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The Science and Art of Theory Development and Evaluation
In the nursing field, theory development and evaluation are among the most critical components that distinguish the nursing discipline from medicine and related sciences. Therefore, this component aids in developing and understanding healthcare principles, allowing for the effective formulation of theory-based practices. For a theory to be effective, it must be relevant to the clinical practice. In addition, evaluation helps analyze a theory’s effectiveness in patient outcomes, aiding medical practitioners in determining the most appropriate theory for nursing research, education, administration, and practice. While a theory needs to be relevant in clinical practice to be effective, it can only be relevant if it produces the desired outcomes. This paper will examine the art and science of theory development and evaluation, outlining the process of theory development and the importance of theory evaluation in nursing practice.
The development of nursing theories derives from conceptual models with clearly identified nursing metaparadigm phenomena. In most cases, the fundamental concepts that form the metaparadigm for nursing are person, environment, health, and nursing. The conceptual model consists of abstract propositions and concepts melded into a relevant configuration to help describe nursing phenomena and their interrelationships in abstract terms (Fawcett, 2011). As a result, this conceptual model forms a forerunner of nursing theory as it helps in deriving concepts and their definitions and propositions of the nursing theory. In addition, these models used in the development of a theory also aid theory developers in depicting the beliefs in their theory, explaining to the nursing community how the theory works and how one can interpret it into nursing practice.
Once a theory developer proposes a nursing theory addressing a given phenomenon of interest, the theory has to be analyzed for various considerations, including its logic and completeness, correspondence with empirical findings, internal consistency, and operational definition for testing. This analysis results in various changes to the theory, helping make improvements and eliminate any inconsistencies. The theory then undergoes repeated rigorous research to help accumulate scientifically proven evidence to help support the assertions of the proposed theory and make extensions or alterations to the theory.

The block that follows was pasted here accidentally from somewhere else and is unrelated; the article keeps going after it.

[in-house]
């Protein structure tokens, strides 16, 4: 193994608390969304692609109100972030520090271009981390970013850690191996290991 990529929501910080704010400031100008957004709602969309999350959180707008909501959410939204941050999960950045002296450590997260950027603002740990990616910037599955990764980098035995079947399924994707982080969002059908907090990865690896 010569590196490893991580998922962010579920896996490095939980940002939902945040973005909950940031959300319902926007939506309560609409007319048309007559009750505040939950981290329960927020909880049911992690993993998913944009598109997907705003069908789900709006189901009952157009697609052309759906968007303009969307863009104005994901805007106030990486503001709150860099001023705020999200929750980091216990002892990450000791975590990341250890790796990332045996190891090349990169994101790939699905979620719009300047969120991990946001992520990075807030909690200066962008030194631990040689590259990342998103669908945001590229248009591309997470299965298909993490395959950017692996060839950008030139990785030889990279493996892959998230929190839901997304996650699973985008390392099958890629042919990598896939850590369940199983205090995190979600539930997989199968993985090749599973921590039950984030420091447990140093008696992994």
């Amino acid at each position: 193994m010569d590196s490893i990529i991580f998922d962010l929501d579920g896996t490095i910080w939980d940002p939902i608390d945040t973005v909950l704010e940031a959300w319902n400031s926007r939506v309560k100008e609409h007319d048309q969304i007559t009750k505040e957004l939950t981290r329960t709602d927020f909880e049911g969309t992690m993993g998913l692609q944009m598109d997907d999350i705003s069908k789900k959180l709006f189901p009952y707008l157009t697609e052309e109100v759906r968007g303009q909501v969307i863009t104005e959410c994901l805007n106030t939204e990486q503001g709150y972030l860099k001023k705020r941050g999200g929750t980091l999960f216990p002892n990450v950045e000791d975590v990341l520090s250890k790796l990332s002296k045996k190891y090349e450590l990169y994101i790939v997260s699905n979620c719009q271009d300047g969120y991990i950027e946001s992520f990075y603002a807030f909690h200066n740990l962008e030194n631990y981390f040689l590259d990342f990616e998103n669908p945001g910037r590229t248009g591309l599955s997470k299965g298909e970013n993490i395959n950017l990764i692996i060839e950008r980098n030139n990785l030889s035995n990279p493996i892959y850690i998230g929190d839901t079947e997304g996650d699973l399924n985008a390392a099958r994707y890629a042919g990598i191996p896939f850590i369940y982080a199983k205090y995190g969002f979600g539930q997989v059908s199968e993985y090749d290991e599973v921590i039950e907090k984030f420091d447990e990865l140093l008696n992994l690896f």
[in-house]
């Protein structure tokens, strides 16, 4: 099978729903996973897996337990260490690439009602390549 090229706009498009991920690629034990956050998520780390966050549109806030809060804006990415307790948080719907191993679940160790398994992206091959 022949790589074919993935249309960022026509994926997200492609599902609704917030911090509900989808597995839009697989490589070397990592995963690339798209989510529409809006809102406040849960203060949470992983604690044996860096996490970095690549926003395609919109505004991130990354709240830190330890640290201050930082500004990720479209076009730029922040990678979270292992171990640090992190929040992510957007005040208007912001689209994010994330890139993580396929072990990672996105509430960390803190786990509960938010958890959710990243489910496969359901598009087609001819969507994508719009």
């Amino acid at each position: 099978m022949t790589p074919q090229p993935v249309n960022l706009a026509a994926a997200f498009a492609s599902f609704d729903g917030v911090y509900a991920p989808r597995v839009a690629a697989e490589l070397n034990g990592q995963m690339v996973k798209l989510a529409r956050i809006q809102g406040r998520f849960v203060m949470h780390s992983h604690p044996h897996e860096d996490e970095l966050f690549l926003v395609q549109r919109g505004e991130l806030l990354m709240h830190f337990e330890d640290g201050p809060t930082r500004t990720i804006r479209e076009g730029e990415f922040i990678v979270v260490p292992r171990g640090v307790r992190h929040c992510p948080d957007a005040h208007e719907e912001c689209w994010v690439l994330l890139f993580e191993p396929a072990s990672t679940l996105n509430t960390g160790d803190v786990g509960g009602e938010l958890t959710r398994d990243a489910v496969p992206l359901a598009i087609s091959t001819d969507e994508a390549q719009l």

The development of nursing theories is a continuous and systematic process as more scholars continue with research on the existing theories and the development of new theories, making this field vital for the future of nursing. However, despite this systematic process, the approaches in the development of theories tend to differ. Therefore nursing theories can emerge from various types of reasoning: retroductive (abductive), inductive, or deductive (Behfar & Okhuysen, 2018). Retroductive reasoning selects the likeliest possible explanation from a set of incomplete observations. While deductive reasoning starts from a married and specific clinical area and observations, inductive reasoning is much broader, focusing on general observations (Behfar & Okhuysen, 2018). After devising and developing the theory, a nursing theorist should then publish their theory to the nursing community to allow for another significant process of theory evaluation.
Theory evaluation is the assessment and systematic examination of a theory to determine the origins, meaning, usefulness, logical adequacy, testability, and generalizability of these theories. After publishing a theory, the nursing community then reviews, debates, and critiques the theory with reference to the relevant practice field and the research findings. Theory evaluation is vital in nursing practice as it helps provide additional information about the theory’s soundness and determine the theoretical relationships supported by the research. In addition, evaluation helps in the development of intervention guidelines and helps determine the efficacy of these interventions. Their evaluation is also vital in research by helping researchers determine the relevance of the theory’s content being tested (Fawcett, 2011). Theory evaluation varies depending on the relevant field of research as multiple evaluation criteria exist. However, the four main criteria in theory evaluation include examining the theory’s definitions, significance, internal consistency, parsimony and testability (Fawcett, 2011).
Behfar, K., & Okhuysen, G. A. (2018). Perspective—Discovery within validation logic: Deliberately surfacing, complementing, and substituting abductive reasoning in hypothetico-deductive inquiry. Organization Science, 29(2), 323-340.
Fawcett, J. (2011). Theory testing and theory evaluation. Theory Testing and Theory Evaluation. Mississauga, ON: Jones and Barrett Learning, 605-24.